I just received an RGB modded NES from ebay. Here’s a link to the auction. The console uses a Genesis 2 connector for the Tim Worthington mod,which is common on toasters. My problem is that I cannot get a picture via RGB on my 2030 or OSSC,all I get is a blank screen. According to the auction it should accept both csync and sync on composite,my Genesis cables are csync. The seller included some Genesis composite cables which work fine. Whats really weird is that if I connect the console to my 1954q via BNC to Scart,and using the same Genesis 2 Scart cable,I do get a picture but it is scrambled,which looks to be a sync issue (seen below).
Could it be that it only accepts sync on composite? I was going to have to buy new cables for this anyways but retro access is out of stock for the Genesis 2 composite sync cables which means I’ll have to import them,at that point it’ll be faster to ask for a refund and just buy a toaster. I should have went with a toaster anyways because i have a spare set of SNES Scart cables but I wanted the classic front loader,argh.
It would be csync, yes
It’s gonna be the cable. Unless I’m wrong! You can rewire the cable yourself if you have the knowhow.
It’s missing csync. If your known working cables give you the same scrambled picture, then something inside the console must have broken during shipping.
I’m not sure I understand your post correctly. What wiring did the seller use? Do you fear your monitors all only accept pure csync nd not cvideo as sync? Do you have any other console that use cvideo as sync?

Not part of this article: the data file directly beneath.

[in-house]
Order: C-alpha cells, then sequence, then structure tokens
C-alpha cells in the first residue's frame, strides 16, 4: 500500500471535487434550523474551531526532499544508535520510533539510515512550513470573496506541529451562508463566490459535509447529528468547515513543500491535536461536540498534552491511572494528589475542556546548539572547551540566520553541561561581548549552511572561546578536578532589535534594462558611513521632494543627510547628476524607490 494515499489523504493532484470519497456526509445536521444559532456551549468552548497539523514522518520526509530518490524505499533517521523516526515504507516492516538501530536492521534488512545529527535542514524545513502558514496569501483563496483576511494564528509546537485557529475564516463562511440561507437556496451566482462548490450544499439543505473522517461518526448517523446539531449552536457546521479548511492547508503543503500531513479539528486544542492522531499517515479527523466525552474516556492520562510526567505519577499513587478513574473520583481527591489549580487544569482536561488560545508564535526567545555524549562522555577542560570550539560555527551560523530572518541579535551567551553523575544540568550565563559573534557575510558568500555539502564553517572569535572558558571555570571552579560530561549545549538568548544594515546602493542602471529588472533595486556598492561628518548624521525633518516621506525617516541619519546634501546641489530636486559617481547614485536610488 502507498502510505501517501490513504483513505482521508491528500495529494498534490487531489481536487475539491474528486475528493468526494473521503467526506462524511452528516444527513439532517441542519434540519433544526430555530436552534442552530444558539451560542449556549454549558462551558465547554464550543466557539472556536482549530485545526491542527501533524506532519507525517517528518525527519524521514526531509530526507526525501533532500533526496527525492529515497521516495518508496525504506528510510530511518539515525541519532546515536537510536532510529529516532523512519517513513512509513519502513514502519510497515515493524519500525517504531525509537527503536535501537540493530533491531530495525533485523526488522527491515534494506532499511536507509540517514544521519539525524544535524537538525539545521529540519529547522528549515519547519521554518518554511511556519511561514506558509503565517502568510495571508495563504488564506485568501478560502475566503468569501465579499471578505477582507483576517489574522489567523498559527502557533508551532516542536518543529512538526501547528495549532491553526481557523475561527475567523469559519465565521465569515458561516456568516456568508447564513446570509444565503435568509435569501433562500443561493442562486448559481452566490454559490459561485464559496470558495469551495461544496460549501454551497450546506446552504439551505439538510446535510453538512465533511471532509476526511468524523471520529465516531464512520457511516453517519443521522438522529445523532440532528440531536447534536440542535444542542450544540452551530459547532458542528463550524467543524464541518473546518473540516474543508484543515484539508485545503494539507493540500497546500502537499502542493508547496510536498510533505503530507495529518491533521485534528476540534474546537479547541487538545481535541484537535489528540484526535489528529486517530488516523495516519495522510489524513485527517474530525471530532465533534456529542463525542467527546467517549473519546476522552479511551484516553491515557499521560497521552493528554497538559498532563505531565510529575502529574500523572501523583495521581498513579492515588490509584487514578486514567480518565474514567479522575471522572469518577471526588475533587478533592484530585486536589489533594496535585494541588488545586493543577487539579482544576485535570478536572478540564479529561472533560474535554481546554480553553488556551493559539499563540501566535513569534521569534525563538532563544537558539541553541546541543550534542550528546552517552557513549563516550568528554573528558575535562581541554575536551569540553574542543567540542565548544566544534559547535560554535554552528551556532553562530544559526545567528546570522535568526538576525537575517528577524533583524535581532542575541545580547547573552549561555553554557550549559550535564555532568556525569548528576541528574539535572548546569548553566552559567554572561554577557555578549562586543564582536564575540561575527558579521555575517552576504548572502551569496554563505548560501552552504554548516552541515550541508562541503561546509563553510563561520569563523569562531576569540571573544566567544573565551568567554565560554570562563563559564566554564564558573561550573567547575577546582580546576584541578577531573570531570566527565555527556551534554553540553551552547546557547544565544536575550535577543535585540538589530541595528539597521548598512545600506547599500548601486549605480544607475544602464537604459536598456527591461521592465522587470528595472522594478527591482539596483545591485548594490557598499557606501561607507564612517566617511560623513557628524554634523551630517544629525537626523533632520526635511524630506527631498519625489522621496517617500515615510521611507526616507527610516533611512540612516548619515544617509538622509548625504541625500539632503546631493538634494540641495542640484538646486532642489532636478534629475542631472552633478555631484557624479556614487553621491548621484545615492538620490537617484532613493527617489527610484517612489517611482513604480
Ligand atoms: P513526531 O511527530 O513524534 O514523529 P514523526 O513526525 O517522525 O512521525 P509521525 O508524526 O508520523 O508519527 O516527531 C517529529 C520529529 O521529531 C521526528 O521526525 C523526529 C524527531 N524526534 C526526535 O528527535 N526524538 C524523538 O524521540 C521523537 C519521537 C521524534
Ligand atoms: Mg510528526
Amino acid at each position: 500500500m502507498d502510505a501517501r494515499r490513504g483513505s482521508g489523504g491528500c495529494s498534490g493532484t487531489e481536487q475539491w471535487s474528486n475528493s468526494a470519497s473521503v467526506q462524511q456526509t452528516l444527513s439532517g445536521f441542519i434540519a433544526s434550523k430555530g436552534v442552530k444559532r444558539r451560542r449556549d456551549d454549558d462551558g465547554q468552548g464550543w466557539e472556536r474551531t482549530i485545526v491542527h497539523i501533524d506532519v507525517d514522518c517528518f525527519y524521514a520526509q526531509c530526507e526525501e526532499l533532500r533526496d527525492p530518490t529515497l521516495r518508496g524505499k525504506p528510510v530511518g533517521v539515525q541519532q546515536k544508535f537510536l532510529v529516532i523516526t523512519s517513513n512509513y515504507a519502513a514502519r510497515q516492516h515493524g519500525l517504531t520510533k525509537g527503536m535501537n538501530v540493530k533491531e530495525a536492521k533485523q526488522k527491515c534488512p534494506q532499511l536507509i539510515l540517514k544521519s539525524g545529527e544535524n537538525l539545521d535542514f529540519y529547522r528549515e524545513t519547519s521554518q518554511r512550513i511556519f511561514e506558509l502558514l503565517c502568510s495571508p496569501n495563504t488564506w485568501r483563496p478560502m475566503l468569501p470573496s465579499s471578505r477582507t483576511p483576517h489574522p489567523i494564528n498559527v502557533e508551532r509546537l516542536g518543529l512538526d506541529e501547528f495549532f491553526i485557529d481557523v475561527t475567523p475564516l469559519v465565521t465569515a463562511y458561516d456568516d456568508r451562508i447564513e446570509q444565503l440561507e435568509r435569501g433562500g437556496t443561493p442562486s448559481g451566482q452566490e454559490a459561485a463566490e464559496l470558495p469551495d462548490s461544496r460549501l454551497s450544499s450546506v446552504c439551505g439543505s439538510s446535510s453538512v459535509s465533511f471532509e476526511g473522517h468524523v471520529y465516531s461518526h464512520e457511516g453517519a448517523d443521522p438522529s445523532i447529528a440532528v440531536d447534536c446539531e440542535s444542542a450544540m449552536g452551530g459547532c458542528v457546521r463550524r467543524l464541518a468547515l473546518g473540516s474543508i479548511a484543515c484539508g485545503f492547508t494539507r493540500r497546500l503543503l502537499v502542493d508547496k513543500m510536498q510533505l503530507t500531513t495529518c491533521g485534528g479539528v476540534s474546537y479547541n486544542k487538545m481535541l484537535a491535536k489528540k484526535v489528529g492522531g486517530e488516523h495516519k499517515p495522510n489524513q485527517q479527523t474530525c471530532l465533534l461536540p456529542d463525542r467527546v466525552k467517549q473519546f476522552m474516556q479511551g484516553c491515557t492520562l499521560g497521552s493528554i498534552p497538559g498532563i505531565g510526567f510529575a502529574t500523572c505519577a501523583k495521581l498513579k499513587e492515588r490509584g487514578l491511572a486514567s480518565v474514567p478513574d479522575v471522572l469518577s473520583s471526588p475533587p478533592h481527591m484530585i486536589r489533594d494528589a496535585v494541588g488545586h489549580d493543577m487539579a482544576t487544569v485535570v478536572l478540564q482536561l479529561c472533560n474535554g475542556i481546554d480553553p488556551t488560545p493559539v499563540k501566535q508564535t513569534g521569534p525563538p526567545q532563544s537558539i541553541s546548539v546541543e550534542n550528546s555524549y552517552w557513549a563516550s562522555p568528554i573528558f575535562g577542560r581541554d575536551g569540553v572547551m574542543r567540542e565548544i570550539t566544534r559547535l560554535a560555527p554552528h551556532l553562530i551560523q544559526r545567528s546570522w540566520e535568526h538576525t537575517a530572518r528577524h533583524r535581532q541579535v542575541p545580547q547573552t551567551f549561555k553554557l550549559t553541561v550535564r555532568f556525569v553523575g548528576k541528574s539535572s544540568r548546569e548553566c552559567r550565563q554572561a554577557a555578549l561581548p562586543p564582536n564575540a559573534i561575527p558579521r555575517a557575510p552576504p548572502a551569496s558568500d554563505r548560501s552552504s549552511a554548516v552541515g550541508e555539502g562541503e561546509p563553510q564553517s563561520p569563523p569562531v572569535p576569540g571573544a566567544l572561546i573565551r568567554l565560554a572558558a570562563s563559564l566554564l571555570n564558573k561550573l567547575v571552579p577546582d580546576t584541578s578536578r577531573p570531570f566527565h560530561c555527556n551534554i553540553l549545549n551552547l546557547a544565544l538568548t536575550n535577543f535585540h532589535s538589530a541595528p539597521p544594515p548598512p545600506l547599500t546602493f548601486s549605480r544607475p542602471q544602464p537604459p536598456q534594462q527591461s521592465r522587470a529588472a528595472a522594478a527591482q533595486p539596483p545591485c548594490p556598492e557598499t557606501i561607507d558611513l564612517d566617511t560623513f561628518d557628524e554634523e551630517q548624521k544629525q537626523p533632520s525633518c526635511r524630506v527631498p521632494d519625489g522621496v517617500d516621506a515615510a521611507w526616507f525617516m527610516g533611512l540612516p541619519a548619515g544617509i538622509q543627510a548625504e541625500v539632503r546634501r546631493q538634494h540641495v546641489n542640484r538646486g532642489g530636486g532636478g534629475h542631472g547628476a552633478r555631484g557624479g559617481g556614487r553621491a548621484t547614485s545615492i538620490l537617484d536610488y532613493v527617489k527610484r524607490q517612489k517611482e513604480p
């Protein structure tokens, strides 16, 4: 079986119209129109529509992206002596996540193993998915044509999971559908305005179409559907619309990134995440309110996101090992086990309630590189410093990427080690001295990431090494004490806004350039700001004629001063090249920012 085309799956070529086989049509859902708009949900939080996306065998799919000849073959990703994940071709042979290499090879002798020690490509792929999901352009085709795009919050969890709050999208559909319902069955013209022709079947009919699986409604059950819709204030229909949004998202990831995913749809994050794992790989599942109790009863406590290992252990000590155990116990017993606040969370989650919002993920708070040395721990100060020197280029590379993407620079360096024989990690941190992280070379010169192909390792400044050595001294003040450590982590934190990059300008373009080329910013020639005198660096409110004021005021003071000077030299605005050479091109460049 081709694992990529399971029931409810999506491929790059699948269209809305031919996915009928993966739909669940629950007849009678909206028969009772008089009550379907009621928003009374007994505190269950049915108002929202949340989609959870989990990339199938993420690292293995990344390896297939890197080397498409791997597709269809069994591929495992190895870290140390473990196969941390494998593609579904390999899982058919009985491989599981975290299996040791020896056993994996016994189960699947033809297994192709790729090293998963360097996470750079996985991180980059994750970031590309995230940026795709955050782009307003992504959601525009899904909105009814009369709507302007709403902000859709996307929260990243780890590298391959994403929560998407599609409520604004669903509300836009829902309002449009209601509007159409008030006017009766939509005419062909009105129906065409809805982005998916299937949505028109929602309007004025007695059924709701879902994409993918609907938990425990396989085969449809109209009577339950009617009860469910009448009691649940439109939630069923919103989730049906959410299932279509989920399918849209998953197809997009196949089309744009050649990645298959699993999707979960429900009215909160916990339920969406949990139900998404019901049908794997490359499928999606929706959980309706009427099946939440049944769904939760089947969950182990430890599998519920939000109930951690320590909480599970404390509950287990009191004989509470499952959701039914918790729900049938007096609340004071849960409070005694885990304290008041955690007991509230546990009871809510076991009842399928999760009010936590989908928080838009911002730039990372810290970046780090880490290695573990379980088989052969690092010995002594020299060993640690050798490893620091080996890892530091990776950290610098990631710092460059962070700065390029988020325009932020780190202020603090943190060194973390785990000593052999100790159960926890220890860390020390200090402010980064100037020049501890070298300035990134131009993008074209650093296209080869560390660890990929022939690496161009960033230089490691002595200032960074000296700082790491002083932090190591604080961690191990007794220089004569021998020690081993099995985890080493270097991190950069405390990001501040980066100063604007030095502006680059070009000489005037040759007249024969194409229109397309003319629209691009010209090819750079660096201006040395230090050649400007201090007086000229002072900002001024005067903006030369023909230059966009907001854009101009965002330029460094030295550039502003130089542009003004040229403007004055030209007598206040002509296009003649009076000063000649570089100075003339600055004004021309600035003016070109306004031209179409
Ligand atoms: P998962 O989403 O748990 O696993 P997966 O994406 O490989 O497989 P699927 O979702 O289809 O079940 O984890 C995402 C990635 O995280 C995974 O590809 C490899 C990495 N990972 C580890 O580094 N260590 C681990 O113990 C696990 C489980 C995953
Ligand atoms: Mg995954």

Could it just be a problem with the Sync line of the Scart to BNC cable?
Yeh this. I’d pop it open and see what’s up. Tim’s board is labelled well so you should be able to check the sync lines.
Also my 2030 accepts composite video as sync so that shouldn’t be the issue.
It’s quite possible Tim’s RGB board has been wired up for sync on luma and just requires a simple 1 wire resolder job.
You should take a look inside the console and maybe post up a photo of the mod.
Not sure if this is the case on an NES but on an AV Famicom you need to cut a trace that disables composite video out to get pure csync.
You can see the pins here at the top left.
His website explains everything you would need to know.
It’s possible that you just need to move the sync wire over which is a very easy solder job however when I installed my NESRGB into my twin fami I got a similar picture and in the end it was problems with the socket. I ended up removing the socket and just soldering the PPU right to the board and that solved all my issues. Voltar tweeted this exact issue at one point so it’s a know problem with the sockets shipped with the boards.
I’m just gonna return it and get a refund. For $300 I shouldn’t have to do any work on it,I’m not that great with a soldering iron as well so there’s that,lol.
Absolutely. You paid for the product and it should work without issue.
For what it’s worth, I sold my RGB modded AV Famicom on eBay after I got my NT Mini earlier this year. I got the dreaded “product doesn’t work” message afterwards from the buyer.
Couldn’t work out between us what the issue was, as it was working when I had it and I had modded it myself. Luckily the guy was able to open it up and he noticed that the RGB board had come ever so slightly loose (it plugs into the Famicom via an adapter board via a dip socket). Pushed it down a bit and voila it worked! Must have been knocked heavily in transit.
It’s nice that it’s suedo plug and play but it’s a pretty poor design when shipping is involved. After moving I had to open my twin fami back up and reseat the board as well
I still think I would prefer that issue over getting a modder that covers the entire thing with hot glue to keep it all together.
Anyway, this seems as good a place as any to ask. I recently noticed that my rgb modded US NES was noticeably dimmer then my rgb modded AV Famicom. Any common reasons that may cause that?